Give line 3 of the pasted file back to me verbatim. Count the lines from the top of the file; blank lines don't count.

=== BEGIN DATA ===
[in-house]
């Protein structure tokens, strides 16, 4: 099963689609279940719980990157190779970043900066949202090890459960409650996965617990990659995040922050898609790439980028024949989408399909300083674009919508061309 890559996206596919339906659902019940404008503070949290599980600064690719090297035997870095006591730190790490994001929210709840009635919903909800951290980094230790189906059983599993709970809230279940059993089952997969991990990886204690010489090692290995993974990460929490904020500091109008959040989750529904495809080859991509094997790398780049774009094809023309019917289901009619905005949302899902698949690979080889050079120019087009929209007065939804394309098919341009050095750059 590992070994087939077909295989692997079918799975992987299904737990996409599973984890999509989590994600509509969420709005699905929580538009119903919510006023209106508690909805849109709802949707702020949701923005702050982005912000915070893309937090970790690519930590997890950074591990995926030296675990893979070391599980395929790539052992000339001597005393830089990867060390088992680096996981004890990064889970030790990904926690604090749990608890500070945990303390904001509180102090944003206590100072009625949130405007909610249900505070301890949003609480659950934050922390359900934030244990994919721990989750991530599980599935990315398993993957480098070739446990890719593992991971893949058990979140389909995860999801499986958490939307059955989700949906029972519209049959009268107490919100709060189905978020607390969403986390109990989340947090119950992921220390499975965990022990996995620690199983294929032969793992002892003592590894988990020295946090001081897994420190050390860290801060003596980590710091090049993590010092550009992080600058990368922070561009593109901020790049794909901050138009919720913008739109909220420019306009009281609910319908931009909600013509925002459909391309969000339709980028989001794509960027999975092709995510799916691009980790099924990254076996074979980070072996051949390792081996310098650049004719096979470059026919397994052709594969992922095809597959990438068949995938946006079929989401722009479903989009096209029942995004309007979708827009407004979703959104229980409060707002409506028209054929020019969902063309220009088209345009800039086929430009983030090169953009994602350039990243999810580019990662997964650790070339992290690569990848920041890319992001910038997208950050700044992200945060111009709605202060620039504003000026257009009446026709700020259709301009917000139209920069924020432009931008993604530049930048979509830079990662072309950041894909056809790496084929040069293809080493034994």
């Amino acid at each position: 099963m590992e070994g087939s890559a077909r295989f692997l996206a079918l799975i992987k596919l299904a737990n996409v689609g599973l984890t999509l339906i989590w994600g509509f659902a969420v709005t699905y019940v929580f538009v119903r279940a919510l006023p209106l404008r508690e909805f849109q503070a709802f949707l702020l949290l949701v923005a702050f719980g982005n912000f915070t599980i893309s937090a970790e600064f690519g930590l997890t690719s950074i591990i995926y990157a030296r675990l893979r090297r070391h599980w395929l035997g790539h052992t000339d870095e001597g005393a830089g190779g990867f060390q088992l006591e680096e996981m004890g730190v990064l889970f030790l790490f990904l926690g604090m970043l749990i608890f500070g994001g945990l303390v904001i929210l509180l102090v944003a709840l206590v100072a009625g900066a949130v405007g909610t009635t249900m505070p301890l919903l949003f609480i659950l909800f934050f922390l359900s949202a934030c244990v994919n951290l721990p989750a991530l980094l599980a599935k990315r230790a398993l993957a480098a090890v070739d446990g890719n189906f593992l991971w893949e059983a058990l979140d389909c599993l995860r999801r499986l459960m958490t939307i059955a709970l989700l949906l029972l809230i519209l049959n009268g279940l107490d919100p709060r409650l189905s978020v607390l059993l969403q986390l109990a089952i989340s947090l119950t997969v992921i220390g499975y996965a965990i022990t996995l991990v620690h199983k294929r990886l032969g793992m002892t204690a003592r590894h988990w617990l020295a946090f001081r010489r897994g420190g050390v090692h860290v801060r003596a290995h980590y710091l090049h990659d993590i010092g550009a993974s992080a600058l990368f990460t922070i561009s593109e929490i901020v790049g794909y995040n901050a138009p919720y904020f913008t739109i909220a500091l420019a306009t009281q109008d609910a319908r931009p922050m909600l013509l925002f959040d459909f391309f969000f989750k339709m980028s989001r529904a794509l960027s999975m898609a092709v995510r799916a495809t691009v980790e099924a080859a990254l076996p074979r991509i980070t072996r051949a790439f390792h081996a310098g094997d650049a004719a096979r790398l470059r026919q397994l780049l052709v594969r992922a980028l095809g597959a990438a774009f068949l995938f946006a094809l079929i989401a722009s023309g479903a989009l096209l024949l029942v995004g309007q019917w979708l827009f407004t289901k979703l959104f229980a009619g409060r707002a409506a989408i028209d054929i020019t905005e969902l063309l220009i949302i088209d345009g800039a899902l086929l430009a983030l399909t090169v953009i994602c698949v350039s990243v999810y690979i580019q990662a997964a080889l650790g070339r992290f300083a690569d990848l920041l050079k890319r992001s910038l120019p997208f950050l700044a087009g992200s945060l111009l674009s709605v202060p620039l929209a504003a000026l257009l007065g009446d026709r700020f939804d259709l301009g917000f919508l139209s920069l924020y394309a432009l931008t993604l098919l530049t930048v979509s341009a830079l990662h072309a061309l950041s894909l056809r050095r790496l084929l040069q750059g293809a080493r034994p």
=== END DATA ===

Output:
């Amino acid at each position: 099963m590992e070994g087939s890559a077909r295989f692997l996206a079918l799975i992987k596919l299904a737990n996409v689609g599973l984890t999509l339906i989590w994600g509509f659902a969420v709005t699905y019940v929580f538009v119903r279940a919510l006023p209106l404008r508690e909805f849109q503070a709802f949707l702020l949290l949701v923005a702050f719980g982005n912000f915070t599980i893309s937090a970790e600064f690519g930590l997890t690719s950074i591990i995926y990157a030296r675990l893979r090297r070391h599980w395929l035997g790539h052992t000339d870095e001597g005393a830089g190779g990867f060390q088992l006591e680096e996981m004890g730190v990064l889970f030790l790490f990904l926690g604090m970043l749990i608890f500070g994001g945990l303390v904001i929210l509180l102090v944003a709840l206590v100072a009625g900066a949130v405007g909610t009635t249900m505070p301890l919903l949003f609480i659950l909800f934050f922390l359900s949202a934030c244990v994919n951290l721990p989750a991530l980094l599980a599935k990315r230790a398993l993957a480098a090890v070739d446990g890719n189906f593992l991971w893949e059983a058990l979140d389909c599993l995860r999801r499986l459960m958490t939307i059955a709970l989700l949906l029972l809230i519209l049959n009268g279940l107490d919100p709060r409650l189905s978020v607390l059993l969403q986390l109990a089952i989340s947090l119950t997969v992921i220390g499975y996965a965990i022990t996995l991990v620690h199983k294929r990886l032969g793992m002892t204690a003592r590894h988990w617990l020295a946090f001081r010489r897994g420190g050390v090692h860290v801060r003596a290995h980590y710091l090049h990659d993590i010092g550009a993974s992080a600058l990368f990460t922070i561009s593109e929490i901020v790049g794909y995040n901050a138009p919720y904020f913008t739109i909220a500091l420019a306009t009281q109008d609910a319908r931009p922050m909600l013509l925002f959040d459909f391309f969000f989750k339709m980028s989001r529904a794509l960027s999975m898609a092709v995510r799916a495809t691009v980790e099924a080859a990254l076996p074979r991509i980070t072996r051949a790439f390792h081996a310098g094997d650049a004719a096979r790398l470059r026919q397994l780049l052709v594969r992922a980028l095809g597959a990438a774009f068949l995938f946006a094809l079929i989401a722009s023309g479903a989009l096209l024949l029942v995004g309007q019917w979708l827009f407004t289901k979703l959104f229980a009619g409060r707002a409506a989408i028209d054929i020019t905005e969902l063309l220009i949302i088209d345009g800039a899902l086929l430009a983030l399909t090169v953009i994602c698949v350039s990243v999810y690979i580019q990662a997964a080889l650790g070339r992290f300083a690569d990848l920041l050079k890319r992001s910038l120019p997208f950050l700044a087009g992200s945060l111009l674009s709605v202060p620039l929209a504003a000026l257009l007065g009446d026709r700020f939804d259709l301009g917000f919508l139209s920069l924020y394309a432009l931008t993604l098919l530049t930048v979509s341009a830079l990662h072309a061309l950041s894909l056809r050095r790496l084929l040069q750059g293809a080493r034994p």